Legal news from Monday, April 27, 2009
16:04 EDT

[JURIST] The US Supreme Court [official website; JURIST news archive] heard oral arguments [day call, PDF; briefs] Monday in two cases. In Nijhawan v. Holder [oral arguments transcript, PDF; JURIST report], the Court will consider whether convictions for mail, bank, and wire fraud qualify as an aggravated felony under the [read more]

11:04 EDT

[JURIST] UK Home Secretary Jacqui Smith [official profile] announced Monday that the British government will not be establishing a central government database [press release] to keep records of phone calls, emails, and Internet activity, instead leaving that job to private communications providers. The British government abandoned the central database approach [read more]

10:04 EDT

[JURIST] Afghan President Hamid Karzai [BBC profile; JURIST news archive] told reporters Monday that the controversial Shi'ite personal status law [Reuters backgrounder; JURIST news archive], which limits women's rights, is being amended by the country's Justice Ministry. Monday's statement [Reuters report] at a press conference with UK Prime Minister Gordon [read more]

10:04 EDT

[JURIST] The US Supreme Court [official website; JURIST news archive] on Monday granted certiorari [order list, PDF] in three cases. In NRG Marketing, LLC v. Maine Public Utilities Commission [docket; cert. petition, PDF] the Court will consider whether the Sierra-Mobile doctrine applies when an entity not party to an interstate [read more]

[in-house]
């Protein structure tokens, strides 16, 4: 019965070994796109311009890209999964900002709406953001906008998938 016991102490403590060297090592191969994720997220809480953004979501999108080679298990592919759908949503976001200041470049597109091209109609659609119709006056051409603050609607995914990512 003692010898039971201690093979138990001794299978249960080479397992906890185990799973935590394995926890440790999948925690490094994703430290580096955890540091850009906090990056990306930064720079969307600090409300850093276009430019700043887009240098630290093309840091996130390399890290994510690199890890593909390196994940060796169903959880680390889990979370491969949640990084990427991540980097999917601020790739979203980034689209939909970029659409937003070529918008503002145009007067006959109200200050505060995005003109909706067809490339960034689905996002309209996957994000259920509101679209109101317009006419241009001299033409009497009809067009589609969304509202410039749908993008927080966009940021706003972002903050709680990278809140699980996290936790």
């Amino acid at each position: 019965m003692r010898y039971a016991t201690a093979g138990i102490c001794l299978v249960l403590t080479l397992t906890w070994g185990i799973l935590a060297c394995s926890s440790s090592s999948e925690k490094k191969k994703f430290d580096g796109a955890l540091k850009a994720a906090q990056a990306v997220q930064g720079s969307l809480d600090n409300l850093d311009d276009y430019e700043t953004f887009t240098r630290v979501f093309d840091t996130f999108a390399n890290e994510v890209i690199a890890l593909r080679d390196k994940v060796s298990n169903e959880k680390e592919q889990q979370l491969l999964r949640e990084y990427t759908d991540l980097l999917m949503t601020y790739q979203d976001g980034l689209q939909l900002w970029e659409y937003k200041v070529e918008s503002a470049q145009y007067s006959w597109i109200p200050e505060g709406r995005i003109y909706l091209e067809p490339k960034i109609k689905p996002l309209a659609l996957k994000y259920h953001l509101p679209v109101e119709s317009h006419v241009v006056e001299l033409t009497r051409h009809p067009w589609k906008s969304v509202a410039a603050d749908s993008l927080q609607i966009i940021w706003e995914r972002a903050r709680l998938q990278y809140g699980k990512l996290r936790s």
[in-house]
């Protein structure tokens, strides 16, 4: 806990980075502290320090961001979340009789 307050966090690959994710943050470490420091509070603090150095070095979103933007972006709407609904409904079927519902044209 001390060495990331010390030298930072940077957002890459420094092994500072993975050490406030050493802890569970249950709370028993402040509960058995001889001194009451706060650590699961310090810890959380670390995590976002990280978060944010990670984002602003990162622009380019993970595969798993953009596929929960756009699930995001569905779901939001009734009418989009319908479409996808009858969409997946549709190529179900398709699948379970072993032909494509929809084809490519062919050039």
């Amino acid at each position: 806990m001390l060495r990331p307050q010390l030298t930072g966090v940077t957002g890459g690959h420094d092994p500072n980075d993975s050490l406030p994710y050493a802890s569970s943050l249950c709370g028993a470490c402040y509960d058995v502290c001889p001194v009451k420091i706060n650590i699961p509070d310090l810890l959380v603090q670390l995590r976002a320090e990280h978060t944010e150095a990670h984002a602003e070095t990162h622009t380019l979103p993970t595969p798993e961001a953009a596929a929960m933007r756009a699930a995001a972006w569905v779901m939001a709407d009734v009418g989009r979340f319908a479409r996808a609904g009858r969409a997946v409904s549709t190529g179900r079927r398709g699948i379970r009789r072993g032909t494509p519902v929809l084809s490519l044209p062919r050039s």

08:04 EDT

[JURIST] The Bangladeshi state prosecutor said Monday that he is seeking to drop two of several corruption charges pending against Prime Minister Sheikh Hasina [BBC profile] because they were politically motivated. State prosecutor Abdullah Abu said the two charges, as well as charges against other officials, were filed to harass [read more]

08:04 EDT

[JURIST] Iraq Prime Minister Nouri al-Maliki [BBC profile; JURIST news archive] denounced on Sunday a US military raid in Iraq as violating the bilateral Status of Forces Agreement (SOFA) [text, PDF; JURIST news archive]. The agreement states that any military offensives by the US are to be performed in accordance [read more]

08:04 EDT

[JURIST] Chairman of the US Senate Judiciary Committee [official website] Patrick Leahy (D-VT) [official profile; JURIST news archive] reiterated his calls for a non-partisan truth commission to investigate Bush administration officials responsible for authorizing certain interrogation techniques during an interview [transcript, PDF] with CBS Sunday. Leahy said [CBS report] the [read more]

08:04 EDT

[JURIST] Wireless communications company Qualcomm Inc. [corporate website] reached a settlement [press release] in a lengthy legal battle with rival firm Broadcom [corporate website], under which it will pay Broadcom $891 million. Under the terms of the settlement, the companies agree not to assert patents against each other for their [read more]

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